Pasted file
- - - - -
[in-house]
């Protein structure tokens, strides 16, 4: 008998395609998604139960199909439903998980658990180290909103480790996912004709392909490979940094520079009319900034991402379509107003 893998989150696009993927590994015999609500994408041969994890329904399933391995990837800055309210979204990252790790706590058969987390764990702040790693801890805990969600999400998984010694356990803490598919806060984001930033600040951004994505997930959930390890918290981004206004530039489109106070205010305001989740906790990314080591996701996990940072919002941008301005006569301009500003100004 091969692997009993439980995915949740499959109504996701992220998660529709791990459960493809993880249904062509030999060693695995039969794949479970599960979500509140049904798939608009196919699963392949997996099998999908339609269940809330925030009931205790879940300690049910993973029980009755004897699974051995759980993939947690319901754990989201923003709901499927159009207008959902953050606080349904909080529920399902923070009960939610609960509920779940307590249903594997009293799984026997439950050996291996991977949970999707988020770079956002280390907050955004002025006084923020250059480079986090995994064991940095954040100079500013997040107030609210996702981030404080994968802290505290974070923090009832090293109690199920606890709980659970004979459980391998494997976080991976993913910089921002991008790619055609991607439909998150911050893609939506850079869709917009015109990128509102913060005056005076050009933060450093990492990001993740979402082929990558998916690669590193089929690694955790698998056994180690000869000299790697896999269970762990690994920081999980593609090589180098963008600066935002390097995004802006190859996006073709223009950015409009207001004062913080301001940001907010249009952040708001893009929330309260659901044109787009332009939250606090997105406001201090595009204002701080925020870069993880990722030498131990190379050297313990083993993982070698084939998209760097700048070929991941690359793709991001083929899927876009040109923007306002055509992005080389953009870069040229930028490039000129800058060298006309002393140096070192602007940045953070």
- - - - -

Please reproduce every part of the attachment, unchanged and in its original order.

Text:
[in-house]
């Protein structure tokens, strides 16, 4: 008998395609998604139960199909439903998980658990180290909103480790996912004709392909490979940094520079009319900034991402379509107003 893998989150696009993927590994015999609500994408041969994890329904399933391995990837800055309210979204990252790790706590058969987390764990702040790693801890805990969600999400998984010694356990803490598919806060984001930033600040951004994505997930959930390890918290981004206004530039489109106070205010305001989740906790990314080591996701996990940072919002941008301005006569301009500003100004 091969692997009993439980995915949740499959109504996701992220998660529709791990459960493809993880249904062509030999060693695995039969794949479970599960979500509140049904798939608009196919699963392949997996099998999908339609269940809330925030009931205790879940300690049910993973029980009755004897699974051995759980993939947690319901754990989201923003709901499927159009207008959902953050606080349904909080529920399902923070009960939610609960509920779940307590249903594997009293799984026997439950050996291996991977949970999707988020770079956002280390907050955004002025006084923020250059480079986090995994064991940095954040100079500013997040107030609210996702981030404080994968802290505290974070923090009832090293109690199920606890709980659970004979459980391998494997976080991976993913910089921002991008790619055609991607439909998150911050893609939506850079869709917009015109990128509102913060005056005076050009933060450093990492990001993740979402082929990558998916690669590193089929690694955790698998056994180690000869000299790697896999269970762990690994920081999980593609090589180098963008600066935002390097995004802006190859996006073709223009950015409009207001004062913080301001940001907010249009952040708001893009929330309260659901044109787009332009939250606090997105406001201090595009204002701080925020870069993880990722030498131990190379050297313990083993993982070698084939998209760097700048070929991941690359793709991001083929899927876009040109923007306002055509992005080389953009870069040229930028490039000129800058060298006309002393140096070192602007940045953070």